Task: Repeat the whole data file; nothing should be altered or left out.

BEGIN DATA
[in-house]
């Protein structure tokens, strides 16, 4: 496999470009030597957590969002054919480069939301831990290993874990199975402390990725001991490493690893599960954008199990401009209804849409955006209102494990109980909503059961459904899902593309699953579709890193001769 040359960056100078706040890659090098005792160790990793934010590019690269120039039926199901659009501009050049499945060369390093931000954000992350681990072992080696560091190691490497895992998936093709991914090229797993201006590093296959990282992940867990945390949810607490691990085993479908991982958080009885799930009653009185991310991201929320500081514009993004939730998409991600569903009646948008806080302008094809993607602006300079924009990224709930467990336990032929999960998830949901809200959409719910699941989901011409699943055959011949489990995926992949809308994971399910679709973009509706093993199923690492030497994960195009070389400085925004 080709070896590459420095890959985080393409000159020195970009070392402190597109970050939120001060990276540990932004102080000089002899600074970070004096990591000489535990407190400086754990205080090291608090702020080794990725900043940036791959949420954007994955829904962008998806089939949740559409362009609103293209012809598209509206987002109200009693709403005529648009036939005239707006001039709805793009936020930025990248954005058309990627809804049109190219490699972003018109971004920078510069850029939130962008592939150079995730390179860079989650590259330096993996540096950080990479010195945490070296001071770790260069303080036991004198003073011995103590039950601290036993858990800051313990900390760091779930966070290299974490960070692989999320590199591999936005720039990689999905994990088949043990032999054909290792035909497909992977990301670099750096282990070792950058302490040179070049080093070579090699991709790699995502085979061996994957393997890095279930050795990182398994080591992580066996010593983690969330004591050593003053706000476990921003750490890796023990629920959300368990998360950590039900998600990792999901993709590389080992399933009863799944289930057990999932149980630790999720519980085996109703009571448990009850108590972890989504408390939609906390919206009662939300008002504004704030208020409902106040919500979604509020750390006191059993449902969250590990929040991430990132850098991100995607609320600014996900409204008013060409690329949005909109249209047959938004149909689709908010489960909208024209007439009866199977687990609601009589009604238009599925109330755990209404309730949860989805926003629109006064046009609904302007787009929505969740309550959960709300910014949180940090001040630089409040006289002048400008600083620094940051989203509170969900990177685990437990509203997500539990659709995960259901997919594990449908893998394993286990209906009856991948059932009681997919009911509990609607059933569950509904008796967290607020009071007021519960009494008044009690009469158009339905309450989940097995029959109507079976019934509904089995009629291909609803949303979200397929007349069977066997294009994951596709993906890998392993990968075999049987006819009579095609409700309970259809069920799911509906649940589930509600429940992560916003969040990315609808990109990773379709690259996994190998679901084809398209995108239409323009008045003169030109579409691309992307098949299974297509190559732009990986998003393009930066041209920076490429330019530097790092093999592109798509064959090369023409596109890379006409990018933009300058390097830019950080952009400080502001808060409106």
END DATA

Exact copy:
[in-house]
């Protein structure tokens, strides 16, 4: 496999470009030597957590969002054919480069939301831990290993874990199975402390990725001991490493690893599960954008199990401009209804849409955006209102494990109980909503059961459904899902593309699953579709890193001769 040359960056100078706040890659090098005792160790990793934010590019690269120039039926199901659009501009050049499945060369390093931000954000992350681990072992080696560091190691490497895992998936093709991914090229797993201006590093296959990282992940867990945390949810607490691990085993479908991982958080009885799930009653009185991310991201929320500081514009993004939730998409991600569903009646948008806080302008094809993607602006300079924009990224709930467990336990032929999960998830949901809200959409719910699941989901011409699943055959011949489990995926992949809308994971399910679709973009509706093993199923690492030497994960195009070389400085925004 080709070896590459420095890959985080393409000159020195970009070392402190597109970050939120001060990276540990932004102080000089002899600074970070004096990591000489535990407190400086754990205080090291608090702020080794990725900043940036791959949420954007994955829904962008998806089939949740559409362009609103293209012809598209509206987002109200009693709403005529648009036939005239707006001039709805793009936020930025990248954005058309990627809804049109190219490699972003018109971004920078510069850029939130962008592939150079995730390179860079989650590259330096993996540096950080990479010195945490070296001071770790260069303080036991004198003073011995103590039950601290036993858990800051313990900390760091779930966070290299974490960070692989999320590199591999936005720039990689999905994990088949043990032999054909290792035909497909992977990301670099750096282990070792950058302490040179070049080093070579090699991709790699995502085979061996994957393997890095279930050795990182398994080591992580066996010593983690969330004591050593003053706000476990921003750490890796023990629920959300368990998360950590039900998600990792999901993709590389080992399933009863799944289930057990999932149980630790999720519980085996109703009571448990009850108590972890989504408390939609906390919206009662939300008002504004704030208020409902106040919500979604509020750390006191059993449902969250590990929040991430990132850098991100995607609320600014996900409204008013060409690329949005909109249209047959938004149909689709908010489960909208024209007439009866199977687990609601009589009604238009599925109330755990209404309730949860989805926003629109006064046009609904302007787009929505969740309550959960709300910014949180940090001040630089409040006289002048400008600083620094940051989203509170969900990177685990437990509203997500539990659709995960259901997919594990449908893998394993286990209906009856991948059932009681997919009911509990609607059933569950509904008796967290607020009071007021519960009494008044009690009469158009339905309450989940097995029959109507079976019934509904089995009629291909609803949303979200397929007349069977066997294009994951596709993906890998392993990968075999049987006819009579095609409700309970259809069920799911509906649940589930509600429940992560916003969040990315609808990109990773379709690259996994190998679901084809398209995108239409323009008045003169030109579409691309992307098949299974297509190559732009990986998003393009930066041209920076490429330019530097790092093999592109798509064959090369023409596109890379006409990018933009300058390097830019950080952009400080502001808060409106």